Americans may be pleased to learn that some of the money Volkswagen has had to pay because of the diesel cheating scandal is going to what many will regard as the appropriate place: a vehicle emissions test lab.
The California Air Resources Board (CARB) broke ground Friday on a vehicle emissions test lab that’s set to cost an estimated $419 million, and as much as a third of the funding is coming directly from money paid in penalties by the Volkswagen Group as a result of the emissions scandal.
The technical capabilities of the lab are expected to be a rival for what the automakers themselves have at their disposal, according to Mary Nichols, the Chairman of CARB.
California sees a need for the facility, not just as a means of combatting fraud, but also to counter the growing difference between the initial emissions projections of automakers, and the real-world, long-term emissions performance of vehicles.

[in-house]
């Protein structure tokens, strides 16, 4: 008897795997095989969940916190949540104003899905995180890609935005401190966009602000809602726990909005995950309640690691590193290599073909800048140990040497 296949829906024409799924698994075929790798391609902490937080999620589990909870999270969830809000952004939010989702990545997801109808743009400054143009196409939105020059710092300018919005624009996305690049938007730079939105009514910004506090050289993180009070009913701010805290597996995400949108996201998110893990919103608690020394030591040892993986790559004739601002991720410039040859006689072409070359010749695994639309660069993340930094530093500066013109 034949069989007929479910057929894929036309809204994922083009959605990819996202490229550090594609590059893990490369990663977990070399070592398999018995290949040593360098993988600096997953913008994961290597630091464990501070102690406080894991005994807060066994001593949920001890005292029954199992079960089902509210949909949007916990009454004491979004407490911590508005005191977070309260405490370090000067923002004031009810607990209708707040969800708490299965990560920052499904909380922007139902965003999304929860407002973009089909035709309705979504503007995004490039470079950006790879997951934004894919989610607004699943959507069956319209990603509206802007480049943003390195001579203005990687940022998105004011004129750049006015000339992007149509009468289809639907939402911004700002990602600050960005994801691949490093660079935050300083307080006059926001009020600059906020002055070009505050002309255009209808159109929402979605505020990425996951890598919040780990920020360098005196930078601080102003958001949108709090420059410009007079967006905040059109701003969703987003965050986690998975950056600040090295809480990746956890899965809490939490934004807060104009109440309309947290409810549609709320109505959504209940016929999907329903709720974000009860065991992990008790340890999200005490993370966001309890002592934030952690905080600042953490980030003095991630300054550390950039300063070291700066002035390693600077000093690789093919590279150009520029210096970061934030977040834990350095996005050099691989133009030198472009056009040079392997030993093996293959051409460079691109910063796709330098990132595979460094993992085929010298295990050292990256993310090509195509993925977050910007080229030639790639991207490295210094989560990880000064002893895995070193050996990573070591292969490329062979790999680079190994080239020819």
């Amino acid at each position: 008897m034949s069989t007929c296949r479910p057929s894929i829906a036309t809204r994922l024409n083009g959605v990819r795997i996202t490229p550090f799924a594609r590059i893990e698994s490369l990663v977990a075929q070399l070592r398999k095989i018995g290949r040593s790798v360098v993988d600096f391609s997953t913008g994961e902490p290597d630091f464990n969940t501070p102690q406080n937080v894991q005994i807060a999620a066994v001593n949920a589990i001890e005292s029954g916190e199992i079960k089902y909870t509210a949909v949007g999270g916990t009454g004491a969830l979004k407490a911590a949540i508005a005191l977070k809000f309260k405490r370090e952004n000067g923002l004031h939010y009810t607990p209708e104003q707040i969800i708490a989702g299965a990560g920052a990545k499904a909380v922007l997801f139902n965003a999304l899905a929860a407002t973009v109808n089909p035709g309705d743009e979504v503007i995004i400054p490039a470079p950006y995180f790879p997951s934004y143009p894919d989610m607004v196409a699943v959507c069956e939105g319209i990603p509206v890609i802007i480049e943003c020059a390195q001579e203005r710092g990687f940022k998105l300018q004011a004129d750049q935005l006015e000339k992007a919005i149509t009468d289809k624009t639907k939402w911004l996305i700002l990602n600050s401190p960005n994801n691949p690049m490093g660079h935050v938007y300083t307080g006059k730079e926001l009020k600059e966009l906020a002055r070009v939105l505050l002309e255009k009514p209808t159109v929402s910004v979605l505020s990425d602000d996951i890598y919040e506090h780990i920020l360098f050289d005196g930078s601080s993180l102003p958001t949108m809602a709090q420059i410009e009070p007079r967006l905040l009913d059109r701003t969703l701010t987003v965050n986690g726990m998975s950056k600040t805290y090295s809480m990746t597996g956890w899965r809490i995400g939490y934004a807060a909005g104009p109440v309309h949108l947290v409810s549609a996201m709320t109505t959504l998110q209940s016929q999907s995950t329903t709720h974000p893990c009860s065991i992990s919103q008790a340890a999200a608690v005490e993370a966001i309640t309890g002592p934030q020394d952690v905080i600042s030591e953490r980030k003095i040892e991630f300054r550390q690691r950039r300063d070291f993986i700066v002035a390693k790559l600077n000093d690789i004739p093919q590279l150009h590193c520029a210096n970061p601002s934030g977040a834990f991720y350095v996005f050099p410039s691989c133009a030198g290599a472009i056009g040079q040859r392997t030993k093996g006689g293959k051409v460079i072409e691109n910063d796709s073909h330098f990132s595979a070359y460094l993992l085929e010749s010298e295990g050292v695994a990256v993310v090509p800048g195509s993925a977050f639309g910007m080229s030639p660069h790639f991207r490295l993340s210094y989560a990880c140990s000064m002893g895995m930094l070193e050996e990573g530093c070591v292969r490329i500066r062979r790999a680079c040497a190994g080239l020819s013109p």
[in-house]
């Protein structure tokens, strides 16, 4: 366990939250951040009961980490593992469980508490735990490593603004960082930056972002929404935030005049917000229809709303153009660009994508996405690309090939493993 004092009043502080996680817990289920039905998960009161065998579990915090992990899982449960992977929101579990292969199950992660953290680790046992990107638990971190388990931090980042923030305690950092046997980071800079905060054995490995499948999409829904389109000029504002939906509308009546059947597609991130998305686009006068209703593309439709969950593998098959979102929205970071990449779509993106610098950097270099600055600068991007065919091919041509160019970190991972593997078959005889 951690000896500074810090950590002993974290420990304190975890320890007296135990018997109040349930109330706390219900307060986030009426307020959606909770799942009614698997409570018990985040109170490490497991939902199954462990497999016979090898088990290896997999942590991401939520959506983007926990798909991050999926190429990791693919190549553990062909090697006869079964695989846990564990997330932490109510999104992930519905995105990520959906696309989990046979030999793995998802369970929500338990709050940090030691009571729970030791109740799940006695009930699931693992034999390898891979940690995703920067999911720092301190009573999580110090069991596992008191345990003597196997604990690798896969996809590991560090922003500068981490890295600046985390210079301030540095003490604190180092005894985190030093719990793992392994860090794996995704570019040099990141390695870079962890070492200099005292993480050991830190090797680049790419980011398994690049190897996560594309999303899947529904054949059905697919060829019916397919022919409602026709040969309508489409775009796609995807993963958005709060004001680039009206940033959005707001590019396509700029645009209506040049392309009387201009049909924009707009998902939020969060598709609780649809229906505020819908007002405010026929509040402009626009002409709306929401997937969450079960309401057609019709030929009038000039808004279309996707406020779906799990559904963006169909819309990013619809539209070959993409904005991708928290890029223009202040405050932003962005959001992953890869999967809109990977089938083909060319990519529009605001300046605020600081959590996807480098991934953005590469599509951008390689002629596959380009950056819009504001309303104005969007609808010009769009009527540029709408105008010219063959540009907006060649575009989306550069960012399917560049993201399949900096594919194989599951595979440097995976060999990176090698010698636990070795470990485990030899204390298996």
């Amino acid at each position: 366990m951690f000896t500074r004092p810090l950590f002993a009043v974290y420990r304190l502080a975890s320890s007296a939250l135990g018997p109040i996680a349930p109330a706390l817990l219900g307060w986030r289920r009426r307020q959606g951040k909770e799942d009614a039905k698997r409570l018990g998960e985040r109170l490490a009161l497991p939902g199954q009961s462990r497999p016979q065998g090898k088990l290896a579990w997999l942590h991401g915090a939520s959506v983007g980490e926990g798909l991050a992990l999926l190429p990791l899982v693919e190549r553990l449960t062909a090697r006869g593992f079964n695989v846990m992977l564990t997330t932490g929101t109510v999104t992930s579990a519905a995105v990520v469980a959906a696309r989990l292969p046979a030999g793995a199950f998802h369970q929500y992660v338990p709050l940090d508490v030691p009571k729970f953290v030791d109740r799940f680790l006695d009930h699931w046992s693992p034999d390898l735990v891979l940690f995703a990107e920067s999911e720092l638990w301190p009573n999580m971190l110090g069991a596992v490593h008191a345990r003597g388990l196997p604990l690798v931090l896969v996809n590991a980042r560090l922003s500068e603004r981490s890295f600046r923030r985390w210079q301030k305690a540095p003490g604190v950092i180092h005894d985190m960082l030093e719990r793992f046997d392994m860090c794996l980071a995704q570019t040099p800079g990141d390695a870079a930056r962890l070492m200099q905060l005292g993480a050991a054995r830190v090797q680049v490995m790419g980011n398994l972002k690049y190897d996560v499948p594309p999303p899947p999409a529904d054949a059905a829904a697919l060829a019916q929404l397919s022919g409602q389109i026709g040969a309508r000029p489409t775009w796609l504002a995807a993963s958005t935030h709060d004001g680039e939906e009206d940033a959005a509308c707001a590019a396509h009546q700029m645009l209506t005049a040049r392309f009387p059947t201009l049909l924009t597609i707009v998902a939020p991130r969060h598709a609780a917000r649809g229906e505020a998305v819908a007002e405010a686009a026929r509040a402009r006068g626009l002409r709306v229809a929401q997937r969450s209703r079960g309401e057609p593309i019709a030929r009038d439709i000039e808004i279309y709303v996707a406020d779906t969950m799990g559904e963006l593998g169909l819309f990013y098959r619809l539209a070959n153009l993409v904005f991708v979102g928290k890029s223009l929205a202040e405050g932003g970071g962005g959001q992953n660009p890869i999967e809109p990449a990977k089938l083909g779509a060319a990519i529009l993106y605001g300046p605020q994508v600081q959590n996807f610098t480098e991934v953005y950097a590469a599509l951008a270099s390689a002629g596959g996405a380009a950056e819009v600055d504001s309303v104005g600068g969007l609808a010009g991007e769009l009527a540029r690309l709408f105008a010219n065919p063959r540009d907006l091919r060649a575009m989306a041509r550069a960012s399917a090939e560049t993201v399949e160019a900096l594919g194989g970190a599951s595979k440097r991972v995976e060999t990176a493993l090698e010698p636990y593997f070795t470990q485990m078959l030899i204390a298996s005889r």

Ahead of the ground-breaking ceremony, Nichols said, “As you get tighter and tighter emissions controls, you begin to reach a point where it’s hard to argue for stricter standards as opposed to looking at whether the cars are meeting the standards for which they were certified in the first place.”
The new lab will be a 380,000 square-foot facility located close to the University of California, Riverside. When up and running, it will rely on portable testing equipment and roadside monitoring technology a lot more than the existing El Monte facility, which is now 44 years old. That said, the El Monte lab has to be given some considerable credit for helping to expose the Volkswagen scandal in 2015 through its stationary dynamometers.
It’s believed as early as next week, CARB will reveal a plan for meeting California’s existing legislation for reducing statewide carbon dioxide emissions to 40 percent below 1990 levels by 2030. It could require up to 40 percent of new vehicle sales to be made up of fuel cells, electric vehicles or plug-in hybrids by 2030, massively up from the current 3 percent. JB